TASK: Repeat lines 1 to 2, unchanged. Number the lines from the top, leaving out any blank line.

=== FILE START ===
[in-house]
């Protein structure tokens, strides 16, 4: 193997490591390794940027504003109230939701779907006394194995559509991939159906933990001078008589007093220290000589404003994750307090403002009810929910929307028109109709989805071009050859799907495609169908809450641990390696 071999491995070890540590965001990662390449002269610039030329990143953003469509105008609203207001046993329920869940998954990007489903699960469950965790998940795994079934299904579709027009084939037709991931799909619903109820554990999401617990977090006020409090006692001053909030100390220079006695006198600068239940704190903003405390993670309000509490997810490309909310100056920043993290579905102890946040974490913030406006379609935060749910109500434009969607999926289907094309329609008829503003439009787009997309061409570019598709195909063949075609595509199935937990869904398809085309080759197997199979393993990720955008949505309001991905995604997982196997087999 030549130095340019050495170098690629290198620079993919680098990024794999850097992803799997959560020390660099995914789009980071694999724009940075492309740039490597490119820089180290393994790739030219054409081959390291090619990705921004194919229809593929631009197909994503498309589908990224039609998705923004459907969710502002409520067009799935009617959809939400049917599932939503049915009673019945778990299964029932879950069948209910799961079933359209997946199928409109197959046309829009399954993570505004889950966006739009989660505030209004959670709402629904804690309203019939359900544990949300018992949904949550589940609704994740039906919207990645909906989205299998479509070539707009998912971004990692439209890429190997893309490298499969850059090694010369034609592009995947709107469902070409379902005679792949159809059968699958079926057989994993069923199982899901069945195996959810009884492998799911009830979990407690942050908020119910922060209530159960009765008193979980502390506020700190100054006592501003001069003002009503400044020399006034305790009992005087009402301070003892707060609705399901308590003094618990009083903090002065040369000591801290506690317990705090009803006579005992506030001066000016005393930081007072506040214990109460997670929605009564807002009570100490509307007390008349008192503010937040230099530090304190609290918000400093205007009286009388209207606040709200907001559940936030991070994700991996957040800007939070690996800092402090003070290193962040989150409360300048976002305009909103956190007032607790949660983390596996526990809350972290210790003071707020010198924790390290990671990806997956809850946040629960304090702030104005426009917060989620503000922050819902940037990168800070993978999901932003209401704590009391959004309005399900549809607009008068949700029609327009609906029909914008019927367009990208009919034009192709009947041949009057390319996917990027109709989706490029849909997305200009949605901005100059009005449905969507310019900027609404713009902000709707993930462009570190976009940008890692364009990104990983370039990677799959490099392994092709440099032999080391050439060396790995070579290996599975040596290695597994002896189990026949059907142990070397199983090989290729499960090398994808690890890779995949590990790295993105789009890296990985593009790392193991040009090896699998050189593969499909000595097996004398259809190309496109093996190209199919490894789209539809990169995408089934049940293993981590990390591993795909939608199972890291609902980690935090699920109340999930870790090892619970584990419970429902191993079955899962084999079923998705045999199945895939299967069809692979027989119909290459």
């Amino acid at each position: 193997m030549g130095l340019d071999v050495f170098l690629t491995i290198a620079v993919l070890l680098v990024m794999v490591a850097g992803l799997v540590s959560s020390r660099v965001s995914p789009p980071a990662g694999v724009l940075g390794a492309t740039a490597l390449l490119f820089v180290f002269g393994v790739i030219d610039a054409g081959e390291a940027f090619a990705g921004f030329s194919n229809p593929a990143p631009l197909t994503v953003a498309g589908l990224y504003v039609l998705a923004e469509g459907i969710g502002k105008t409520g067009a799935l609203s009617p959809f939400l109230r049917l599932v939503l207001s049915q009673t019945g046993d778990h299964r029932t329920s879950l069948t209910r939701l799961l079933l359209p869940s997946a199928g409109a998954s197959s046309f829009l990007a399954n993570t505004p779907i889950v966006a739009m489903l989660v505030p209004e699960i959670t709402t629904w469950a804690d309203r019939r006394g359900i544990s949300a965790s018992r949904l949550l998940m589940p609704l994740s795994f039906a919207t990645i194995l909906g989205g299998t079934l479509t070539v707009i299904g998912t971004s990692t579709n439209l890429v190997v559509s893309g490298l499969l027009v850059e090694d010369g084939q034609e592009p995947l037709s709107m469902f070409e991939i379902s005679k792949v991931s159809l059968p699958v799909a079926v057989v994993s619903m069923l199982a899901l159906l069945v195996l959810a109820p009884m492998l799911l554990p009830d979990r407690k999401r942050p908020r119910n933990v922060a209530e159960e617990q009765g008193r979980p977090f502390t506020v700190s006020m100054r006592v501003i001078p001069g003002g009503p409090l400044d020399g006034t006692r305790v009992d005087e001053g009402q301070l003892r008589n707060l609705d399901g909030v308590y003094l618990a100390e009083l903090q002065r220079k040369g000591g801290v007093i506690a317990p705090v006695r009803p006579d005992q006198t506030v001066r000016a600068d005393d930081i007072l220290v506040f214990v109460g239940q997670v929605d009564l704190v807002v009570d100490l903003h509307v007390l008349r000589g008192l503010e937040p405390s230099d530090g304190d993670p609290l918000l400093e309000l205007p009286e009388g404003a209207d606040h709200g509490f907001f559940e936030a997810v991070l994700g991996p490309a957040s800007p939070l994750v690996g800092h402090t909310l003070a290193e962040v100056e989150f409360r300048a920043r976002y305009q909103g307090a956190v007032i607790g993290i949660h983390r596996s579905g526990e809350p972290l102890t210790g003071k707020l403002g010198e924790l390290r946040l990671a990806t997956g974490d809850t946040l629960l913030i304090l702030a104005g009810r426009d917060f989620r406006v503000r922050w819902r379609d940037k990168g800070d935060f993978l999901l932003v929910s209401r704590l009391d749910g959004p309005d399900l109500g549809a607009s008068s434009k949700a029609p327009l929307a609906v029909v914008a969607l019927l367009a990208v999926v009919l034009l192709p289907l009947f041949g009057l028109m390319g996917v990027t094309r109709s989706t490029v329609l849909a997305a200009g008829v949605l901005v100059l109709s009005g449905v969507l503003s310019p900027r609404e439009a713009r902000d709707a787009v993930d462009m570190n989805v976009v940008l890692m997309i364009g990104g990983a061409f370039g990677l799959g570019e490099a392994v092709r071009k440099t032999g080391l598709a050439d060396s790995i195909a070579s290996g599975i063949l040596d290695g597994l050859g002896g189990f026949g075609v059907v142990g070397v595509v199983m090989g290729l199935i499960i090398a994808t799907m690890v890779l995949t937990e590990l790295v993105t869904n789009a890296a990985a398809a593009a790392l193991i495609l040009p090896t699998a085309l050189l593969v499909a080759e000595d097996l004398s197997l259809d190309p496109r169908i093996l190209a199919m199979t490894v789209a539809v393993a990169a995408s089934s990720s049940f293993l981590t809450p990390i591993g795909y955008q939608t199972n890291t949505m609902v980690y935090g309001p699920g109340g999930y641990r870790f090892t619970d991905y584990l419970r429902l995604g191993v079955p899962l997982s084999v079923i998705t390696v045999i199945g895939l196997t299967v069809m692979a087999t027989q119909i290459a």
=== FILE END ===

[in-house]
């Protein structure tokens, strides 16, 4: 193997490591390794940027504003109230939701779907006394194995559509991939159906933990001078008589007093220290000589404003994750307090403002009810929910929307028109109709989805071009050859799907495609169908809450641990390696 071999491995070890540590965001990662390449002269610039030329990143953003469509105008609203207001046993329920869940998954990007489903699960469950965790998940795994079934299904579709027009084939037709991931799909619903109820554990999401617990977090006020409090006692001053909030100390220079006695006198600068239940704190903003405390993670309000509490997810490309909310100056920043993290579905102890946040974490913030406006379609935060749910109500434009969607999926289907094309329609008829503003439009787009997309061409570019598709195909063949075609595509199935937990869904398809085309080759197997199979393993990720955008949505309001991905995604997982196997087999 030549130095340019050495170098690629290198620079993919680098990024794999850097992803799997959560020390660099995914789009980071694999724009940075492309740039490597490119820089180290393994790739030219054409081959390291090619990705921004194919229809593929631009197909994503498309589908990224039609998705923004459907969710502002409520067009799935009617959809939400049917599932939503049915009673019945778990299964029932879950069948209910799961079933359209997946199928409109197959046309829009399954993570505004889950966006739009989660505030209004959670709402629904804690309203019939359900544990949300018992949904949550589940609704994740039906919207990645909906989205299998479509070539707009998912971004990692439209890429190997893309490298499969850059090694010369034609592009995947709107469902070409379902005679792949159809059968699958079926057989994993069923199982899901069945195996959810009884492998799911009830979990407690942050908020119910922060209530159960009765008193979980502390506020700190100054006592501003001069003002009503400044020399006034305790009992005087009402301070003892707060609705399901308590003094618990009083903090002065040369000591801290506690317990705090009803006579005992506030001066000016005393930081007072506040214990109460997670929605009564807002009570100490509307007390008349008192503010937040230099530090304190609290918000400093205007009286009388209207606040709200907001559940936030991070994700991996957040800007939070690996800092402090003070290193962040989150409360300048976002305009909103956190007032607790949660983390596996526990809350972290210790003071707020010198924790390290990671990806997956809850946040629960304090702030104005426009917060989620503000922050819902940037990168800070993978999901932003209401704590009391959004309005399900549809607009008068949700029609327009609906029909914008019927367009990208009919034009192709009947041949009057390319996917990027109709989706490029849909997305200009949605901005100059009005449905969507310019900027609404713009902000709707993930462009570190976009940008890692364009990104990983370039990677799959490099392994092709440099032999080391050439060396790995070579290996599975040596290695597994002896189990026949059907142990070397199983090989290729499960090398994808690890890779995949590990790295993105789009890296990985593009790392193991040009090896699998050189593969499909000595097996004398259809190309496109093996190209199919490894789209539809990169995408089934049940293993981590990390591993795909939608199972890291609902980690935090699920109340999930870790090892619970584990419970429902191993079955899962084999079923998705045999199945895939299967069809692979027989119909290459």